Golden Week: Tokyo, 2011

Think Tokyo has gone quiet? Here are 60 events to prove you wrong

Golden Week: Tokyo, 2011

Shibusashirazu Orchestra, May 1

Art | Clubs | Films | Gigs | Family fun


Friday, April 29

Art in the abstract
Opening today: Postwar Abstract Painting in France deals with art informel, a form of expressionism developed by Jean Fautrier, Wols and Jean Dubuffet. The style was conceived as an expression of the subconscious and was intended to be unconstrained by reason. This exhibition at the Bridgestone Museum of Art sees work by the original masters, as well as those who followed their path, including Georges Mathieu, Jean-Paul Riopelle, Henri Michaux, Pierre Soulages, Zao Wou-Ki, Domoto Hisao and Imai Toshimitsu. For further details, click here

Saturday, April 30

Bicycle story
Closing today: Photographer Jesper Haynes found the models for his latest exhibition while cycling around New York. In what can best be described as artistic nampa, he says he offered them his number and then simply waited for them to call and arrange a shoot. 'I was attracted to the sense that these were girls who had stepped outside of their conventional lives and fearlessly immersed themselves in the madness of New York,' he explains, and the resulting shots fizz with sexed-up energy. For further details, click here

Sunday, May 1

Opening today: Toshusai Sharaku was more than just an ukiyoe master. He was, and to a large extent remains, a mystery. After appearing on the ukiyoe scene in May 1794, it took him just 10 months to produce around 140 woodblock prints - many of them now considered classics - before vanishing, apparently into thin air. To this day, so little is known about him that his very existence is the matter of study and debate (some believe he was actually a collective of artists, while others think he was the equally great Hokusai in disguise). Regardless of who he was, however, his work is on display this spring at the Tokyo National Gallery, with pictures sourced and brought in from around the world, including selections from the Kabuki actor series for which he is perhaps best known. For further details, click here

Welcome to the Saturn Theatre
Since 2001, the folks at the Ghibli Museum have made an annual habit of opening their screening room (Saturn Theatre) to the public, showing short films and allowing kids to get up close to cuddly versions of some of the characters. The films are typically Ghibli, with dog tales, underwater love stories and Japanese folk tales; one of them even follows the further adventures of Mei, star of My Neighbor Totoro. The current exhibition adds two more films to the collection, bringing the total to nine. With plenty of hands-on activities, plus the chance to see Ghibli's latest work fresh, this event looks like an ideal way to stop the kids' Golden Week boredom from kicking in. For further details, click here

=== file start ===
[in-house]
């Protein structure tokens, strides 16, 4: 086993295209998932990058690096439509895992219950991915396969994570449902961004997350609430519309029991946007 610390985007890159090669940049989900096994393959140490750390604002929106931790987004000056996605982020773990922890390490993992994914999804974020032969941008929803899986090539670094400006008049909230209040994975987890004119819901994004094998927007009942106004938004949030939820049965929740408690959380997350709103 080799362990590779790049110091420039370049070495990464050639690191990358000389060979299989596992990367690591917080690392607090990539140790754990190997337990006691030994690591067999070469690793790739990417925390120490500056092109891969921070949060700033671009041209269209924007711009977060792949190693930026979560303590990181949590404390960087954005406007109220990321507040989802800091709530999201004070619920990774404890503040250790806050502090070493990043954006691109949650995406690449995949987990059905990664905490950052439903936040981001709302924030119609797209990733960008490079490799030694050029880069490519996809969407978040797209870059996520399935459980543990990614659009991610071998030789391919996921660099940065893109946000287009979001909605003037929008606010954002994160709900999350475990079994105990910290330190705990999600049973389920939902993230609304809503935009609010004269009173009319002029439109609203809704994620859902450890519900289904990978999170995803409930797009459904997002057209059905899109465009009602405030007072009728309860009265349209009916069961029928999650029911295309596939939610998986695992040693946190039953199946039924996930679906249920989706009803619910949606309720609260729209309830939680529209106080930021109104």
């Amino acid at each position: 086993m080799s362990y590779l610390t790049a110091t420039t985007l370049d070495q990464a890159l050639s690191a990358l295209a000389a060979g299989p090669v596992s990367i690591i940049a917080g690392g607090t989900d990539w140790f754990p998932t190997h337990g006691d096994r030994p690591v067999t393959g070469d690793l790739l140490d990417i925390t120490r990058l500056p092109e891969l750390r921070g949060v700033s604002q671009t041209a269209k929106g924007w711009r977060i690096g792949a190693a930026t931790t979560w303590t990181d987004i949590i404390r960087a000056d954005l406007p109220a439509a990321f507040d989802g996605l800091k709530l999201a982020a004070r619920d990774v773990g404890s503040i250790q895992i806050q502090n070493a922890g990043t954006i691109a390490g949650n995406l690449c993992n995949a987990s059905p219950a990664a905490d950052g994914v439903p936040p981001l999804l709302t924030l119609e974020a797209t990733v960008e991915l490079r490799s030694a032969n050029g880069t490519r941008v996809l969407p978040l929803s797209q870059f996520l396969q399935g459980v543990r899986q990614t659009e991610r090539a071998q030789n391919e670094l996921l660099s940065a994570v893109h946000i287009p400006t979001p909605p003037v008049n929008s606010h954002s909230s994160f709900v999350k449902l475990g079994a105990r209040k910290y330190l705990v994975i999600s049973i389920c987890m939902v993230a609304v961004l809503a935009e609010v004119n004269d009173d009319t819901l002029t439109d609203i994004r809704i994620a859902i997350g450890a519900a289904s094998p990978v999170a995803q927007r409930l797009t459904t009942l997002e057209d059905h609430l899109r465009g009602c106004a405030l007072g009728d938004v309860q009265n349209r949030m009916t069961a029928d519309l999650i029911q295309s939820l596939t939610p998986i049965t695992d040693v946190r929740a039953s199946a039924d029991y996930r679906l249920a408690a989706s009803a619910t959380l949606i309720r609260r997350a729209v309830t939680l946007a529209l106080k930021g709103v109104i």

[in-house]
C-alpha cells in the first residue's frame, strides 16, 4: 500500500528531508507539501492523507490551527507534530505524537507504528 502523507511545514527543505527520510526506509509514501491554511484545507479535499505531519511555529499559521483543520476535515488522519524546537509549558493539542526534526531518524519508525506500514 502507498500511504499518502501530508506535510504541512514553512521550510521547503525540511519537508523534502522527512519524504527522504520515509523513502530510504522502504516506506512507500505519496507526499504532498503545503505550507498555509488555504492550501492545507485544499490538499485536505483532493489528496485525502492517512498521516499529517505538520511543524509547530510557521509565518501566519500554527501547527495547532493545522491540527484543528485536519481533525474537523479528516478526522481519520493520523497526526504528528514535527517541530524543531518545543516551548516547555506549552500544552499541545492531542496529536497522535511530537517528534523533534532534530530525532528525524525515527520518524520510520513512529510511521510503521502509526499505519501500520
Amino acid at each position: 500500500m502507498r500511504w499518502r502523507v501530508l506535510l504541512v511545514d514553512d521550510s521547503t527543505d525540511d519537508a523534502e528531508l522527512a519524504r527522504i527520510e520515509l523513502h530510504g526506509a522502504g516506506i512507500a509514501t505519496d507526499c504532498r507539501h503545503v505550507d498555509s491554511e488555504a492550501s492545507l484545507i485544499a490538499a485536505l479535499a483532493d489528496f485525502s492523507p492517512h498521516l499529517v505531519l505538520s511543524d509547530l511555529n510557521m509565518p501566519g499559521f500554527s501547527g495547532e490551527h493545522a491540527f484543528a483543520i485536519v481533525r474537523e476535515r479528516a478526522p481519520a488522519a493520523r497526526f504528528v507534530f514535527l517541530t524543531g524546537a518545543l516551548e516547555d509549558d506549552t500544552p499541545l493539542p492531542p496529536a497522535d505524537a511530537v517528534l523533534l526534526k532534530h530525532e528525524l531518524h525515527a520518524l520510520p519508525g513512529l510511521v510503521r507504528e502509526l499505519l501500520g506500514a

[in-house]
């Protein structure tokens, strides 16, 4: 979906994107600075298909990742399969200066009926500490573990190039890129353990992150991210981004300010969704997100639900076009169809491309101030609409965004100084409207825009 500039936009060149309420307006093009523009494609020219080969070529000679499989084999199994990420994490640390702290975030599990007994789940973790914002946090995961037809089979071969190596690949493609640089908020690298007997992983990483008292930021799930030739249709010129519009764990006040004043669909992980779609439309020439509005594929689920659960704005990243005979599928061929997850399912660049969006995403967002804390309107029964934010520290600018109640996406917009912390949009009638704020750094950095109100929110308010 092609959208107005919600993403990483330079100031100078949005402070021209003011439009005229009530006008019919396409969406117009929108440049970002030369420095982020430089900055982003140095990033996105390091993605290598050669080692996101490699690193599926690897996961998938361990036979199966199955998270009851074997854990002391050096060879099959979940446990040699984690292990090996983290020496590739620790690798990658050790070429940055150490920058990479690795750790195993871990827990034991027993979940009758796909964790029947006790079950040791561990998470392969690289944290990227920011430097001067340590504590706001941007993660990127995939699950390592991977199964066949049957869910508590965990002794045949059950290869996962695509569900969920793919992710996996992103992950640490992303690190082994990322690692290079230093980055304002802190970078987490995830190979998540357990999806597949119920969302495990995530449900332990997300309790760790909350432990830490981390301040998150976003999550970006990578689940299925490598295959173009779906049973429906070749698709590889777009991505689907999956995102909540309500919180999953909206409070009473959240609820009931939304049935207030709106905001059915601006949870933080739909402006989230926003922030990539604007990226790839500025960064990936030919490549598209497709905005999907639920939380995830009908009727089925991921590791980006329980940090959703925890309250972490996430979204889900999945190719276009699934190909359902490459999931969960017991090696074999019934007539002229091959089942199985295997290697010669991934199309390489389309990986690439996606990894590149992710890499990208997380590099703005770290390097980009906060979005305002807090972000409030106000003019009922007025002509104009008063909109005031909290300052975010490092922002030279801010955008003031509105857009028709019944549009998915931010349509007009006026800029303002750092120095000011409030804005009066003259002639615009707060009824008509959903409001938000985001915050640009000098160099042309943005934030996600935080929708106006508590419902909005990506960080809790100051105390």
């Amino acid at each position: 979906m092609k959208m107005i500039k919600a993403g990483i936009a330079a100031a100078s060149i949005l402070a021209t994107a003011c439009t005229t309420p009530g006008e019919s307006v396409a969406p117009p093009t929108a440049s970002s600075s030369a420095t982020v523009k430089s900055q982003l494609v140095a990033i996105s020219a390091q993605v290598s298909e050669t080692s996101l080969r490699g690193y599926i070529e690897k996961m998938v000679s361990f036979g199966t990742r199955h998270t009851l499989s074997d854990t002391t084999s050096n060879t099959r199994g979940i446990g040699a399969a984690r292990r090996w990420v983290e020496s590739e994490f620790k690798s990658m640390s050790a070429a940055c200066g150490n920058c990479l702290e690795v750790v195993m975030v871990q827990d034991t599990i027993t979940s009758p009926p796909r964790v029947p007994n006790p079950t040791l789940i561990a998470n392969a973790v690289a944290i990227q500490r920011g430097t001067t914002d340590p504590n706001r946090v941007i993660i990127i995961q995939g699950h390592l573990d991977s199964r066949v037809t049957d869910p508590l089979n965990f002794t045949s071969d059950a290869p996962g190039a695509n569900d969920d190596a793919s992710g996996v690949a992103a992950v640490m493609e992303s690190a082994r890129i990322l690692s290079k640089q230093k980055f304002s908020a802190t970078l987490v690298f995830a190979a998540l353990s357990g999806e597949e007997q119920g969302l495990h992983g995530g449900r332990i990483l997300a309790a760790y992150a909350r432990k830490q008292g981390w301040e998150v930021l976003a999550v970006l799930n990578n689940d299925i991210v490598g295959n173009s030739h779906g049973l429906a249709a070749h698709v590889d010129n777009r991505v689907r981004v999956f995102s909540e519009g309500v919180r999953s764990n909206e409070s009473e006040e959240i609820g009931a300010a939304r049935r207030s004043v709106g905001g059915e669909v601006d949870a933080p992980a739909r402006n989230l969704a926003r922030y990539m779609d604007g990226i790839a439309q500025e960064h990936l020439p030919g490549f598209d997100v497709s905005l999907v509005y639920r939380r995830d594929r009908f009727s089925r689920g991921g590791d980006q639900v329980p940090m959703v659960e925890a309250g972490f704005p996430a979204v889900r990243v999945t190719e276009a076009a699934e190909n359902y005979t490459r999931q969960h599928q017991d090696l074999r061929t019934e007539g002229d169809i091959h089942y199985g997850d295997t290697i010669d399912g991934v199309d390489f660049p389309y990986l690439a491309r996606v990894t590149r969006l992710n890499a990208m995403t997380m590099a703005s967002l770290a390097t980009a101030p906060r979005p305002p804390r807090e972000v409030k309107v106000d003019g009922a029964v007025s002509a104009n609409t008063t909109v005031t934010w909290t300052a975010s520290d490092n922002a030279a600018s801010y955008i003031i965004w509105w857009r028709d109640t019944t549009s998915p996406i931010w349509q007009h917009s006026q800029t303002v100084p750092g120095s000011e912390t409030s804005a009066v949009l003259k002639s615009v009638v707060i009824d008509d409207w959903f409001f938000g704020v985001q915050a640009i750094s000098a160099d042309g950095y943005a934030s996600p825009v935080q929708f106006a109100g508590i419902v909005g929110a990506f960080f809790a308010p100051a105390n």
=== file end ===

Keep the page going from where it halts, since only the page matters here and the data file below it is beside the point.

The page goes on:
Monday, May 2

The Quest for Chiaroscuro
Rembrandt, master of light and shadow, gets a big showing at the Museum of Western Art this spring, with around 100 major pieces on display. Collected from Rijksmuseum, the British Museum and the Louvre, amongst others, the exhibition includes 30 pieces printed on Japanese paper, which the artist started to use in 1647 after the East India Company began importing it into Europe. For further details, click here

Tuesday, May 3

Be alive!
The current exhibition at the Hara Museum of Contemporary Art encourages us to 'live in the moment' and to fight against the horrors that surround us in daily life. It appears to be a theme well chosen for Japan, spring 2011, though the show has actually been open since the beginning of the year. On display are works by a host of artists, local and foreign, taken from the museum's collection. Look out for Yoshimoto Nara's 'Eve of Destruction', a typically cute Japanese portrait that takes on a monstrous air when coupled with its title (are those anime eyes really kawaii, or just plain kowai?), and drop by the 'Japanese Kitchen' video installation (pictured above), the debut piece by internationally acclaimed creator Tabaimo. For further details, click here